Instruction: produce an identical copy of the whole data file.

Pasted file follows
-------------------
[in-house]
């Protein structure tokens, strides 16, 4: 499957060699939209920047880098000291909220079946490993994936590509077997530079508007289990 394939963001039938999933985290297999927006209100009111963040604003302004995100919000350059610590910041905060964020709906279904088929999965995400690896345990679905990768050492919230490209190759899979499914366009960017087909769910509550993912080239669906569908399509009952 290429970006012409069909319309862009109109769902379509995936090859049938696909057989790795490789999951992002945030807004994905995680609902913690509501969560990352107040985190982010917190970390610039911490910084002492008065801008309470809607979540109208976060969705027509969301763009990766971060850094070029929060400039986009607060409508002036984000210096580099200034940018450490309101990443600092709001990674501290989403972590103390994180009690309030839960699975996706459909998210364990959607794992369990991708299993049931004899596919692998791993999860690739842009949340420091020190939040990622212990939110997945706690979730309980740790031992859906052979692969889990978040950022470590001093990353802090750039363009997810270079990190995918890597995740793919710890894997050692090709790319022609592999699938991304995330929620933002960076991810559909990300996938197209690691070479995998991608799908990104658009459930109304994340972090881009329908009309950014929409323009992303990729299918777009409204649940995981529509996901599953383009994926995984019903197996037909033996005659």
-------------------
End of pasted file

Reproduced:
[in-house]
């Protein structure tokens, strides 16, 4: 499957060699939209920047880098000291909220079946490993994936590509077997530079508007289990 394939963001039938999933985290297999927006209100009111963040604003302004995100919000350059610590910041905060964020709906279904088929999965995400690896345990679905990768050492919230490209190759899979499914366009960017087909769910509550993912080239669906569908399509009952 290429970006012409069909319309862009109109769902379509995936090859049938696909057989790795490789999951992002945030807004994905995680609902913690509501969560990352107040985190982010917190970390610039911490910084002492008065801008309470809607979540109208976060969705027509969301763009990766971060850094070029929060400039986009607060409508002036984000210096580099200034940018450490309101990443600092709001990674501290989403972590103390994180009690309030839960699975996706459909998210364990959607794992369990991708299993049931004899596919692998791993999860690739842009949340420091020190939040990622212990939110997945706690979730309980740790031992859906052979692969889990978040950022470590001093990353802090750039363009997810270079990190995918890597995740793919710890894997050692090709790319022609592999699938991304995330929620933002960076991810559909990300996938197209690691070479995998991608799908990104658009459930109304994340972090881009329908009309950014929409323009992303990729299918777009409204649940995981529509996901599953383009994926995984019903197996037909033996005659």